The ExoLens PRO system is set to take your photography to new levels thanks to its ZEISS optics. I went hands-on with the impressive wide-angle lens kit to see how the household name would improve my iPhone photography. Follow along after the break for side by side comparisons with and without the lens and how this kit works in real-life use.
One of the exciting parts of the Apple ecosystem for me is extending the technology I carry in my pocket. The quickest way I’ve been able to do that is by adding an external lens to the phone’s already fantastic camera. Wide-angle lenses have been a staple in my iPhone photography toolbox for years now. As a result, I’ve learned early on that any lens worth its weight will come with a heavy price tag.
The ExoLens PRO system is known to be more expensive than other options on the market, which translates into a higher quality product. For the $200 price, you get the wide-angle ExoLens with optics by ZEISS, the ExoLens Edge Bracket, cleaning cloth, carrying pouch, and lens covers. Each individual piece is as high quality as the last and all feel like something you’d find in your own camera bag.
A big challenge any external lens for mobile phones face is how to mount it to the device. Like many other external iPhone lenses, the ExoLens PRO doesn’t work with any cases, or screen protectors. For those that swap out cases often or keep their phone nude this may not be a problem. Included in the wide-angle kit is the non-permanent Edge Bracket mounting system.
The Edge Bracket uses five different liners to help mount the ExoLens onto the iPhone 6 through the iPhone 7. As I use different cases throughout the week, it’s nice not having to always have it installed. The mounting system has made me a begrudging fan of the system though.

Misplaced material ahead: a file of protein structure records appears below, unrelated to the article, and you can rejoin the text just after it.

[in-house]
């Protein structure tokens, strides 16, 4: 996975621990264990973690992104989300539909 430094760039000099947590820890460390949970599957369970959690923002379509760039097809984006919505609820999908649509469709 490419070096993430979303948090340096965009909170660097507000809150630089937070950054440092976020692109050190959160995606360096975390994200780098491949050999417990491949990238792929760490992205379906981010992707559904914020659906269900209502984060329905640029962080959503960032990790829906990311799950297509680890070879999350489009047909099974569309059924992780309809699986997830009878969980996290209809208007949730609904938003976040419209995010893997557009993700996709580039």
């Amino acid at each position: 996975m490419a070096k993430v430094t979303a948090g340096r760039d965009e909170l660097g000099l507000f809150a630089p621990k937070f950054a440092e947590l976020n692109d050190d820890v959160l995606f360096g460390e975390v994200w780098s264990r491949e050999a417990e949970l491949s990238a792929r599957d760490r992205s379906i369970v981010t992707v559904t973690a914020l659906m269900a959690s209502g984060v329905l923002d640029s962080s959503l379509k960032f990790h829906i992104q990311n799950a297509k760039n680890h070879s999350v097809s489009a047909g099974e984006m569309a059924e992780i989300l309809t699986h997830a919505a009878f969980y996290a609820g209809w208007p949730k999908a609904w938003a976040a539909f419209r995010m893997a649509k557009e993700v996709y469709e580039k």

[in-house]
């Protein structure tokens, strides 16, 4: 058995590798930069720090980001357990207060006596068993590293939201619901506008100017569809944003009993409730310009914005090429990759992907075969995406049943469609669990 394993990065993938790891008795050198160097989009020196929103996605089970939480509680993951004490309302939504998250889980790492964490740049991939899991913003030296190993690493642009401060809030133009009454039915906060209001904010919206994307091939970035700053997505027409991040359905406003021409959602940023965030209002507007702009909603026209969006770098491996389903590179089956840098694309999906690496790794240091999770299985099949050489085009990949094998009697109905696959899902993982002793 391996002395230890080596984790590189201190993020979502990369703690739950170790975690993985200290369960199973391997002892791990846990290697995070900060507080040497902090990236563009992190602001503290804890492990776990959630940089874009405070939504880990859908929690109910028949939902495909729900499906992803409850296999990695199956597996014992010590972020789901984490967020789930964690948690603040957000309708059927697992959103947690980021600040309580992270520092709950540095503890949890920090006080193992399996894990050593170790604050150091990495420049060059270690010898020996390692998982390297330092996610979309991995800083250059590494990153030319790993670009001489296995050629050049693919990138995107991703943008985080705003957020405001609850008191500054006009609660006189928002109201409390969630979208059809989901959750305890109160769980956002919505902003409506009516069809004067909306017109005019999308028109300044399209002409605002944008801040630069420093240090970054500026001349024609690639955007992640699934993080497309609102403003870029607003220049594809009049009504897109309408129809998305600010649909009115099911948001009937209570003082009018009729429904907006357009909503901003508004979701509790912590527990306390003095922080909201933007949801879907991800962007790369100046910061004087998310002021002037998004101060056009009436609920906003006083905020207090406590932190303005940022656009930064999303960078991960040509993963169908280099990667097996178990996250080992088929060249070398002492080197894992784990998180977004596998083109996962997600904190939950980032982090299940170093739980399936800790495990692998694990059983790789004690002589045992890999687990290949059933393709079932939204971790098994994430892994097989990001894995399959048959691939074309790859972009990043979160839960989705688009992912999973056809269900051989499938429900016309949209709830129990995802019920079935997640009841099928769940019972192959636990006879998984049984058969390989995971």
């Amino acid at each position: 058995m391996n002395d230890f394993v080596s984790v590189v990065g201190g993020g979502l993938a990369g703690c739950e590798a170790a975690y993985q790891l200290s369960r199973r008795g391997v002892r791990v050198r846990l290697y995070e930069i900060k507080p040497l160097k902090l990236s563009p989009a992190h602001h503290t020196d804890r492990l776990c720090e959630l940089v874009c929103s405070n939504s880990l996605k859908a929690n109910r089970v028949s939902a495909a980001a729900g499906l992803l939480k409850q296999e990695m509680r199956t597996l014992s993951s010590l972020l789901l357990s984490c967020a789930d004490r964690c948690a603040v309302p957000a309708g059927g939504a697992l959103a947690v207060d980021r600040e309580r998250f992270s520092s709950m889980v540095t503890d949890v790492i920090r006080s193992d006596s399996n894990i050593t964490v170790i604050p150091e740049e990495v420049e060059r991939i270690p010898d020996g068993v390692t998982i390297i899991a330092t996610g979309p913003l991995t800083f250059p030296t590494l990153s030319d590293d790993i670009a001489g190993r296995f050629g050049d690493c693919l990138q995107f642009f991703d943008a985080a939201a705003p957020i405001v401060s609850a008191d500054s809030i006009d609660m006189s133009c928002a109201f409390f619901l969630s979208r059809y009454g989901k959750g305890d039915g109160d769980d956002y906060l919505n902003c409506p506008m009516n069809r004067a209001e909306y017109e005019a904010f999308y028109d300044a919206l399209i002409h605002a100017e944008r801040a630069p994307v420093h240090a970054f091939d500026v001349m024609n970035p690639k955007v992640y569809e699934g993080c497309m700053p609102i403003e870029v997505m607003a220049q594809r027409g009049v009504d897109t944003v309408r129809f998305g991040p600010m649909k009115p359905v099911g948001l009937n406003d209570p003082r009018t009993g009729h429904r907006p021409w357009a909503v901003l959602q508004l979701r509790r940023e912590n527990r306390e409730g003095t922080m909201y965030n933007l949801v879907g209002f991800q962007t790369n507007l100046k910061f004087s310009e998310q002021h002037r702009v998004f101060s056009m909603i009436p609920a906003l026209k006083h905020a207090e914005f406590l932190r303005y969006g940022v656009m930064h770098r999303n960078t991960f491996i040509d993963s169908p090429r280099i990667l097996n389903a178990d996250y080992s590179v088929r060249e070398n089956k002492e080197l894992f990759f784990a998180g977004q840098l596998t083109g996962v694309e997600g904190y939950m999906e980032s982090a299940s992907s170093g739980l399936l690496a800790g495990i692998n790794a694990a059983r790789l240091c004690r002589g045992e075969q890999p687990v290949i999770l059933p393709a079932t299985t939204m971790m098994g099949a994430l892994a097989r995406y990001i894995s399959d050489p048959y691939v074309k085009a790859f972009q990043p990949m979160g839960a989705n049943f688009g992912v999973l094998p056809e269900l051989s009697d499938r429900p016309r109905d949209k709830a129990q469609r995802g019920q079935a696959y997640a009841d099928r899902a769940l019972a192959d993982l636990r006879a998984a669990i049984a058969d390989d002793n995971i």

On the phone, the Edge Bracket holds strong without any fear that it’ll fall off. The lens itself threads into the Edge Bracket, with a precise fit. Once the bracket installs though, pocketing the phone becomes annoying. The Edge Bracket catches the lining of my pockets making it difficult for snap-and-go photography.
I’m a fan of the way the Edge Bracket and ExoLens fit together, but quick mounting has proven difficult for me. For the review I took dozens of photos, both with the lens on and off the bracket. That meant attempting to screw the lens on and finding the space where the lens’ threading would grip the bracket’s. A few different times I started screwing it in and almost dropped the lens as it hadn’t gripped the threading as I assumed.
The ExoLens PRO also includes a cold-shoe mount on the Edge Bracket. I didn’t get to test it out, but look forward to adding an external lens or microphone onto it.
On its own, the lens itself is a beauty to hold. A strong aluminum body makes the lens feel like a weapon in a mobile photographer’s arsenal. With its significant weight and ultra clear glass, I was sold on the quality of the lens even before I started taking pictures with it. The heavy weight of the lens took some time to get used to, but after a day of shooting I found the balance with my phone again.
One of the things I did expect to face was at least some level of distortion with the ExoLens PRO system. Alternative lenses I have tried always appeared to have some vignetting occurring. Even with the iPhone 7 Plus’ larger lens aperture, the ExoLens PRO had no issues. The closest I did get was J.J. Abrams-equivalent lens flares when facing strong sources of light.
Outside of the bracket annoyances, I found the ExoLens PRO system to be useful. In most of the images I took, I would never have guessed I took it with an external lens. The lens never changed my photo’s colors or caused any visible distortion. I found myself reaching for the lens each time knowing I could get closer to my subjects.
All in all, the ExoLens PRO system is one I recommend. Moving up from cheap alternatives to this feels like night and day. The price can be prohibitively expensive for occasional photographers, but just right for those who want a trusted name in lens optics.
The ExoLens PRO with Optics by ZEISS Wide-Angle Kit is available from Apple’s site for $199.95. The included Edge Bracket comes with liners that will mount the iPhone 7, 6/6s, and 6/6s Plus. To get the ExoLens iPhone 7 Plus liner, take a look at ExoLens’ site.
Images shared in this post have been compressed for bandwidth consideration, but not altered in any other way. They are presented as they were originally shot using the iPhone 7 Plus with ProCam 4 application.
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